Acta Phys. -Chim. Sin. ›› 2014, Vol. 30 ›› Issue (1): 121-128.doi: 10.3866/PKU.WHXB201311272

• SOFT MATTER • Previous Articles     Next Articles

Preparation of Erythromycin-Imprinted Polymeric Microspheres by Emulsion Polymerization and Their Adsorption Properties

ZHAO Na, HU Xiao-Ling, GUAN Ping, SONG Ren-Yuan, TIAN Tian, ZHANG Xiang-Rong   

  1. The Key Laboratory of Space Applied Physics and Chemistry, Ministry of Education, School of Natural and Applied Science, Northwestern Polytechnical University, Xi'an 710072, P. R. China
  • Received:2013-09-18 Revised:2013-11-25 Published:2014-01-01
  • Contact: ZHAO Na
  • Supported by:

    The project was supported by the National Natural Science Foundation of China (21174111).


Uniform molecularly imprinted polymeric microspheres (EM-MIPMs) were prepared by emulsion polymerization using erythromycin as the template molecule, methacrylic acid (MAA) as the functional monomer, and ethylene glycol dimethacrylate (EDMA) and sodium dodecylbenzene sulfonate (SBS) as the cross-linker and emulsifier, respectively. The obtained erythromycin-MAA complexes were characterized using ultraviolet (UV) absorption spectroscopy, Fourier-transform infrared (FTIR) spectroscopy, and 1H nuclear magnetic resonance (NMR) spectroscopy. The results showed that erythromycin-MAA complexes were obtained by cooperative hydrogen-bonding interactions. The surface features and thermal stability of the EM-MIPMs were investigated using scanning electron microscopy (SEM) and thermal gravimetric analysis (TGA). The average diameter of the EM-MIPMs was 4.24 μm, larger than non-imprinted polymeric microspheres. They exhibited excellent thermal stability. Kinetic, equilibrium adsorption, and selectivity adsorption experiments (solid-phase extraction) were used to evaluate the binding properties and molecule recognition characteristics of EM-MIPMs for erythromycin. The experimental kinetic data were well described by a pseudo-second-order kinetic model. Erythromycin binding was examined using the Langmuir and Freundlich isotherm models. The EM-MIPMs had an excellent affinity for erythromycin. The equilibrium experimental data for the EM-MIPMs fitted the Langmuir isotherm well, and the binding amount reached 0.242 mmol·g-1. Furthermore, solid-phase extraction experiments demonstrated that the EM-MIPMs had a higher affinity for the target molecules than for roxithromycin and erythromycin ethylsuccinate.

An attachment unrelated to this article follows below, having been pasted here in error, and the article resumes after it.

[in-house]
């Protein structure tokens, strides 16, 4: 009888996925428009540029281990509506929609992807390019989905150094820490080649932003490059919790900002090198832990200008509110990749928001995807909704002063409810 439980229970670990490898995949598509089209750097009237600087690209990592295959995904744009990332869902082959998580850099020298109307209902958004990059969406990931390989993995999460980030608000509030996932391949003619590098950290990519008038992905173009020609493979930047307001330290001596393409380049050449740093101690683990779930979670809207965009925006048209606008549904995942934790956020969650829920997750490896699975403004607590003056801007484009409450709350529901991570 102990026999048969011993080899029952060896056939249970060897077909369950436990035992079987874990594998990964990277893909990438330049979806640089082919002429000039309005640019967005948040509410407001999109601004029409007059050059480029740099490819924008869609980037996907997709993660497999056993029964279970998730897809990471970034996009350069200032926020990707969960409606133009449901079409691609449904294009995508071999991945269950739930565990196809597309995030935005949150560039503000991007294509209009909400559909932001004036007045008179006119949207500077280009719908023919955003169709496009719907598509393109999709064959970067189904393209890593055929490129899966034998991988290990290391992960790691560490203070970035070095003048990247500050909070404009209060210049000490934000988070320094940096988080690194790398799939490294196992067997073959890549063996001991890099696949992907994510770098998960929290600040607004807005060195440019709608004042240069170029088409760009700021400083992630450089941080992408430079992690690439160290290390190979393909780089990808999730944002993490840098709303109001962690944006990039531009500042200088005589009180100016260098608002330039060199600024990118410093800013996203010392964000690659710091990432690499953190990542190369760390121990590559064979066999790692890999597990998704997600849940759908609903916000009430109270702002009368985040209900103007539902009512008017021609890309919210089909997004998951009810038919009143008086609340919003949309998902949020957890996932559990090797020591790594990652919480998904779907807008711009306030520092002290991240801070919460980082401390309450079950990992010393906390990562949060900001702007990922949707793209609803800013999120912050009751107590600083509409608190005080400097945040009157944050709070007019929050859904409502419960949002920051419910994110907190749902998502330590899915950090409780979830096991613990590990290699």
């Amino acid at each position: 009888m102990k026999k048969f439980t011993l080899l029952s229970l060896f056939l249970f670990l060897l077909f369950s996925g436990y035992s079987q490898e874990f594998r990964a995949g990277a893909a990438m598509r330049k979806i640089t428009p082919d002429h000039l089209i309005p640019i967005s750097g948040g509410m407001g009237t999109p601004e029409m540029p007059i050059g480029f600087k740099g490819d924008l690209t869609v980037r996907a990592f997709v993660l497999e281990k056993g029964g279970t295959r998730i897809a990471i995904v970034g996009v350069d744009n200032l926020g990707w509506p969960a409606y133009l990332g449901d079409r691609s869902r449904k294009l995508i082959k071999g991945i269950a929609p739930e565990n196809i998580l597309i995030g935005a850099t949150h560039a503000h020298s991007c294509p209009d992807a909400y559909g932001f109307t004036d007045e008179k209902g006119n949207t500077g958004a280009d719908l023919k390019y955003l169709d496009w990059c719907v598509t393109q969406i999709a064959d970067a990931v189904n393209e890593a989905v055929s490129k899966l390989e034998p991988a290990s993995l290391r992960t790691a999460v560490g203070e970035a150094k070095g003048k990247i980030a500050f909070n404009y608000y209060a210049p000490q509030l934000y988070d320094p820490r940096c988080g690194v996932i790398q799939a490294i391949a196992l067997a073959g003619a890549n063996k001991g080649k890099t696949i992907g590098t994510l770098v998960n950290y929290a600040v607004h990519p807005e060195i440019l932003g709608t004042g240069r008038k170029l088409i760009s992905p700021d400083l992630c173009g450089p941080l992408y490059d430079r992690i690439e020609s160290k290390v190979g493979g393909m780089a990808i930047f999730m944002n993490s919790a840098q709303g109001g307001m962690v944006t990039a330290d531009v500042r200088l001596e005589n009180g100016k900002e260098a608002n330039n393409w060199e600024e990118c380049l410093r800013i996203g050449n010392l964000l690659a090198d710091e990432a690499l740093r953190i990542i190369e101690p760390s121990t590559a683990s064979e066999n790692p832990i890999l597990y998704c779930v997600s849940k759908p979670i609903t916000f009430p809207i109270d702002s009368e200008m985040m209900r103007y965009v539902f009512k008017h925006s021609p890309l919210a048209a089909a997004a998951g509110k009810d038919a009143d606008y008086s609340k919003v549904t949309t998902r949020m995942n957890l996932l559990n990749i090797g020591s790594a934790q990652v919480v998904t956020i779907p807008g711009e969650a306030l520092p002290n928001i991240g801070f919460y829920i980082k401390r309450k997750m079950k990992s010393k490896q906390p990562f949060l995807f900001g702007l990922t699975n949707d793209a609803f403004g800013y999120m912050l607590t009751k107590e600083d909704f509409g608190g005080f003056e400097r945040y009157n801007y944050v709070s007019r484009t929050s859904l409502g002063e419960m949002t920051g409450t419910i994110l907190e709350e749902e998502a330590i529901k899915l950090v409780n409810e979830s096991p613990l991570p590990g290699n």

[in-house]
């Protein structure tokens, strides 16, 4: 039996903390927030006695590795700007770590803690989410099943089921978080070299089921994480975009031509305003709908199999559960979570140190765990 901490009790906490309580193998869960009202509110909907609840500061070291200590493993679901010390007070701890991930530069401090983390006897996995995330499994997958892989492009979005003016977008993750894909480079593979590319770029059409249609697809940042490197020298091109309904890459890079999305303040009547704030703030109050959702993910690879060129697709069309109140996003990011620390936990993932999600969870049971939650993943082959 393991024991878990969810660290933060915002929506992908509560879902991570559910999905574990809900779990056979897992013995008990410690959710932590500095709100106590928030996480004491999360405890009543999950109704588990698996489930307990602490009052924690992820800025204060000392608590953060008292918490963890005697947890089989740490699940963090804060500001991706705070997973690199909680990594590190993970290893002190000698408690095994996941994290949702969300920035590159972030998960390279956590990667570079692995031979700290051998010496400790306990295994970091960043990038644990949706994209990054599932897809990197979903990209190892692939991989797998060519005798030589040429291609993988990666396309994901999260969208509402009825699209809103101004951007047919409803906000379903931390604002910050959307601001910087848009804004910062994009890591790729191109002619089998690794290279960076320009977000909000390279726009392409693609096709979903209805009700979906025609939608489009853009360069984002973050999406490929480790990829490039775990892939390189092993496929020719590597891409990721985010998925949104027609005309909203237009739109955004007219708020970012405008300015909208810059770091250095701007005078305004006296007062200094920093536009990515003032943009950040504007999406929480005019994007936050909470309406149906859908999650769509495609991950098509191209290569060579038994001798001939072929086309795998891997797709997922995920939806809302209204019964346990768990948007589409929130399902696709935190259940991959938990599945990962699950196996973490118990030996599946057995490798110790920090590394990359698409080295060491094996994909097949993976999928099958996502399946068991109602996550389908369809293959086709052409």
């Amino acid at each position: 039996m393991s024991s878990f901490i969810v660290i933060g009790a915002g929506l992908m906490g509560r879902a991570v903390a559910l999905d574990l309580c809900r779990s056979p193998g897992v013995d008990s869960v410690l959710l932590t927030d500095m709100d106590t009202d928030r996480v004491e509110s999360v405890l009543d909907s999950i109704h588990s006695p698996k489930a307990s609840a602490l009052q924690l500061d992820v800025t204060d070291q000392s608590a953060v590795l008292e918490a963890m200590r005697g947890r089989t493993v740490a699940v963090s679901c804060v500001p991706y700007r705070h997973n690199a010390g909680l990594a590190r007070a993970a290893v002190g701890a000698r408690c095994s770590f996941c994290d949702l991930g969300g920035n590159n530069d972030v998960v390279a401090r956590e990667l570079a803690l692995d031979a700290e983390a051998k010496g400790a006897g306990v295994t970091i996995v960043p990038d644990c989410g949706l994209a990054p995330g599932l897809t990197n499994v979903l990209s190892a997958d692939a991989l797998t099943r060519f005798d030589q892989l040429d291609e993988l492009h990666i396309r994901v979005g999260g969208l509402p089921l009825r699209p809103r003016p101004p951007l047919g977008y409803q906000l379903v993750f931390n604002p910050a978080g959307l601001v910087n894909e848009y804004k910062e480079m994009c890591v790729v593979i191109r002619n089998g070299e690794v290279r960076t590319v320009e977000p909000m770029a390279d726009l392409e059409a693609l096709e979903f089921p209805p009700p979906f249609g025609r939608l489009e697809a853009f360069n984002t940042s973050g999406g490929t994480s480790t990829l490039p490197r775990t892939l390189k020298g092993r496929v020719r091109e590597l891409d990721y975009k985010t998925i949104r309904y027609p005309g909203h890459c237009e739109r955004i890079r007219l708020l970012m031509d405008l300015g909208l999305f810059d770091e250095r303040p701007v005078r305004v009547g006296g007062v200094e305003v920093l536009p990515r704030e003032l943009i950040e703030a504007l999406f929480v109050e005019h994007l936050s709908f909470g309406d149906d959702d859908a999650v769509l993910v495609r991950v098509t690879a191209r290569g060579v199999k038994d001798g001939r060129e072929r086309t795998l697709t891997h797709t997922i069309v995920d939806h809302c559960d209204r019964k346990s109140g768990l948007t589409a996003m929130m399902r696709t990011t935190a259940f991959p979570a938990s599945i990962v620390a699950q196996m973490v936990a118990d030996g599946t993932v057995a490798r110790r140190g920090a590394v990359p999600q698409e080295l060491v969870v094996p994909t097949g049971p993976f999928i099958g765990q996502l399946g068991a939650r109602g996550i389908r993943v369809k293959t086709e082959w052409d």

Key words: Erythromycin, Molecularly imprinted microsphere, Adsorption, Binding property, Recognition property